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Unum: A little wind would help

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Executives at Unum Group Corp. (NYSE:UNM) say the company is doing well in tough times.

Thomas Watjen, president of the disability insurance and voluntary benefits company, said the company has been squeezing growth out of the small and midsize employers with fewer than 2,000 lives that it sees as being part of its core market.

But, for 2013, “we still have a generally cautious view of the environment, with continued low employment growth and low interest rates.”

Wajen and other Unum executives spoke at a conference call the company held to discuss results for the fourth quarter of 2012.


Unum is reporting $244 million in net income for the quarter on $2.7 billion in revenue, compared with a $369 million net loss on $2.6 billion in revenue for the fourth quarter of 2011.

In the fourth quarter of 2011, the company recorded $620 million in charges related to increases on reserve costs and adjustments in deferred acquisitions related to a move to suspend sales of long-term care insurance (LTCI).

After-tax operating income, which excludes the effects of the LTCI charge and several much smaller charges and gains, fell to $225 million, from $228 million.

Although the LTCI business is now a “closed block business,” LTCI premium income rose to $160 million, from $155 million, and persistency fell just slightly — to 95.8 percent, from 96 percent. The interest-adjusted LTCI loss ratio increased to 89.9 percent, from 86.4 percent.

U.S. group STD premium income increased to $514 million, from $511 million.

New group short-term disability (STD) sales increased 14 percent, to $46 million, and new group long-term disability (LTD) sales increased 15 percent, to $87 million.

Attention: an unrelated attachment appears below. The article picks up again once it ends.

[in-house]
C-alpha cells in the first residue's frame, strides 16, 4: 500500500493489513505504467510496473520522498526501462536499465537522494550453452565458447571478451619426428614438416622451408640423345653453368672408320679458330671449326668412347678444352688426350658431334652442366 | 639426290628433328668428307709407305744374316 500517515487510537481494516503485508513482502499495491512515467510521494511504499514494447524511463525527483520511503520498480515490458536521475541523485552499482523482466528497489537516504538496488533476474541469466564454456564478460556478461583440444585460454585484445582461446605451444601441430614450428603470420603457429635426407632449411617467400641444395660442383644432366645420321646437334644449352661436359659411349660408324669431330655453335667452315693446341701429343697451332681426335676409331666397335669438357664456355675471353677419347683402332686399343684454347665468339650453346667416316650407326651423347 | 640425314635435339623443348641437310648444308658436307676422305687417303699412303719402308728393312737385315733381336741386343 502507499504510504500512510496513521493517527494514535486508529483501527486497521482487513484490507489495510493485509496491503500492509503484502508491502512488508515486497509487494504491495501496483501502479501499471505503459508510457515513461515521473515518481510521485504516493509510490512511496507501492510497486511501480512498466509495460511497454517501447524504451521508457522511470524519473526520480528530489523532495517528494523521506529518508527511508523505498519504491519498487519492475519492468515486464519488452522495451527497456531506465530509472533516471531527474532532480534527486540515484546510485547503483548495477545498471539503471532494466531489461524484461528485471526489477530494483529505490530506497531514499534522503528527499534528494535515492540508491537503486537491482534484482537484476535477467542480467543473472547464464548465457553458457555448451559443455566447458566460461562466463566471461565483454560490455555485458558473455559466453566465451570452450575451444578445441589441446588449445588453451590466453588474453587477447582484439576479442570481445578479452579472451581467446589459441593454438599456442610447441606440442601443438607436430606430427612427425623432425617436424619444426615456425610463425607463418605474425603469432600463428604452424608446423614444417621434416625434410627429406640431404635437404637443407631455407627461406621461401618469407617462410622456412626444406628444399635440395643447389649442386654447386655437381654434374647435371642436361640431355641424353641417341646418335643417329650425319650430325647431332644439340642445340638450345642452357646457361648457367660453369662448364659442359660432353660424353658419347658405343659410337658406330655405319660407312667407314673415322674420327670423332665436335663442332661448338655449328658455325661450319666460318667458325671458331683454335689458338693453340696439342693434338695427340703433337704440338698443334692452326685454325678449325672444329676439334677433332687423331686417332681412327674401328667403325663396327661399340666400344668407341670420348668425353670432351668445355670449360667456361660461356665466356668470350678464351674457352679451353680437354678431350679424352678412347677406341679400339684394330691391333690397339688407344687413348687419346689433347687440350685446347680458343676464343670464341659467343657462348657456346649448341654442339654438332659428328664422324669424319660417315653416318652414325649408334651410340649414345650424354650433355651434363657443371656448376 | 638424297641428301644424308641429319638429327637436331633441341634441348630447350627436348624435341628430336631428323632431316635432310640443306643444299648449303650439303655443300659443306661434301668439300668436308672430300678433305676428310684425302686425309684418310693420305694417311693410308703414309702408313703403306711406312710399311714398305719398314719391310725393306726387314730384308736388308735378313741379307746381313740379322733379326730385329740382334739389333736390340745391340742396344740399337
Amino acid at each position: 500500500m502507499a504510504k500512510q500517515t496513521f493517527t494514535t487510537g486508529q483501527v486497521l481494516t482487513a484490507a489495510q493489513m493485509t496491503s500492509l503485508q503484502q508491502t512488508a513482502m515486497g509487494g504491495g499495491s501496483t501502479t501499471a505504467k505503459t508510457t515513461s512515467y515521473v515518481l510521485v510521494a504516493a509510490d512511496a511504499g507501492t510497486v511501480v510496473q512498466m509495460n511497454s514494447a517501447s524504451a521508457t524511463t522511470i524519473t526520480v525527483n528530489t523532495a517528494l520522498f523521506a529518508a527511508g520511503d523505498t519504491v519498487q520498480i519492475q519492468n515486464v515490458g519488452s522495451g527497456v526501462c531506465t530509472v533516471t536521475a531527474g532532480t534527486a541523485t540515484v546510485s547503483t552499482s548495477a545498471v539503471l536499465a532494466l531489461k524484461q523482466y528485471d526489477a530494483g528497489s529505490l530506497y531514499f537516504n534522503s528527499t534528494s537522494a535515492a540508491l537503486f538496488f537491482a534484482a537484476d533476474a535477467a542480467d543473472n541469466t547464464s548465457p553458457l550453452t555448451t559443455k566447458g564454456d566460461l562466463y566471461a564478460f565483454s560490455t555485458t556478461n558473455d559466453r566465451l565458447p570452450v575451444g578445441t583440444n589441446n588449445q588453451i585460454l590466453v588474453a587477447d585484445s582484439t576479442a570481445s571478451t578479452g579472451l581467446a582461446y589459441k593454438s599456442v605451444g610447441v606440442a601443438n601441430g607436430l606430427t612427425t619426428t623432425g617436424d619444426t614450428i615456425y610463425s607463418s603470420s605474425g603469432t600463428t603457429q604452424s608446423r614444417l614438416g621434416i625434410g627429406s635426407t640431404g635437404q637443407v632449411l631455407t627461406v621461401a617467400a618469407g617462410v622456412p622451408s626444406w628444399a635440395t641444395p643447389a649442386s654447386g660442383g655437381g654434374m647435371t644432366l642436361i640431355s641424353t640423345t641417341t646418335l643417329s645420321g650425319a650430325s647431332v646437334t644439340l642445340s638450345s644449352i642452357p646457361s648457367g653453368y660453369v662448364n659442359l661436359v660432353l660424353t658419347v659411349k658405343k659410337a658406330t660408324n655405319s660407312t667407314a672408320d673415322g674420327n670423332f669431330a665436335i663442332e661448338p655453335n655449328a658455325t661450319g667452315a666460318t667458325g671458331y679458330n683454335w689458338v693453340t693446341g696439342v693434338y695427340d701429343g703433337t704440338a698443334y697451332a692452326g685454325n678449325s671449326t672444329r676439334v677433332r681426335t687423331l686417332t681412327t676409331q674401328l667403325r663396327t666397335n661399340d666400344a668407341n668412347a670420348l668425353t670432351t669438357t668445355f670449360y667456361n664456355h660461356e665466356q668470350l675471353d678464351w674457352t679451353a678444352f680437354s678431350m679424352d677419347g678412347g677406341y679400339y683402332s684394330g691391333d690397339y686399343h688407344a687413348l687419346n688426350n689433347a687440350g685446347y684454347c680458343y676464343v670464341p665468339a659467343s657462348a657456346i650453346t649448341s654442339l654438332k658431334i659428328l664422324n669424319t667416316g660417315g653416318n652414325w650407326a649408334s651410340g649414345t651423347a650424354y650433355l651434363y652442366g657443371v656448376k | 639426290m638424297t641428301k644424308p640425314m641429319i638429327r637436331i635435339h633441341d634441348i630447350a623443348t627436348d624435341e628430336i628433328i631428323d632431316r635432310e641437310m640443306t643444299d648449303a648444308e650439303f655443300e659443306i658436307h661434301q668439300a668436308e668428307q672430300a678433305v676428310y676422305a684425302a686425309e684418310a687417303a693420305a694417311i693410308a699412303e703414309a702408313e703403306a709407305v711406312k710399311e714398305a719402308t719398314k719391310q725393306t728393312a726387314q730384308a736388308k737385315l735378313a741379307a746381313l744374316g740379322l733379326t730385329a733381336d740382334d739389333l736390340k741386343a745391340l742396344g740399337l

Sales to employers with fewer than 2,000 lives fell 2.6 percent, to $141 million, but sales to larger groups increased 27 percent to $87 million, in part because of an alliance with UnitedHealth Group Inc. (NYSE:UNM), executives said during the call.


Kevin McCarthy, president of the Unum US unit, said the three changes that could provide “tailwinds” for Unum in the coming year are an increase in interest rates, an increase in employment, and an increase in wages.

Employment and wage totals are important because the performance of Unum’s group disability and group life business is linked directly to changes in covered payroll, McCarthy said.

The company has tried to take a “disciplined approach” to LTD pricing, and that has affected sales to employers with fewer than 2,000 lives, executives said.

Also during the call, executives said:

- Unum is trying to cope with low interest rates by making heavier use of private placements, commercial mortgage loans, bonds with ratings below investment grade, and hedging programs.

- Unum has applied for permission to raise LTCI rates about 25 percent in about 60 percent of the markets in which it has LTCI business. The approval process has been going well, and the increases in LTCI rates should start to show up in company financial reports later this year and in early 2014.

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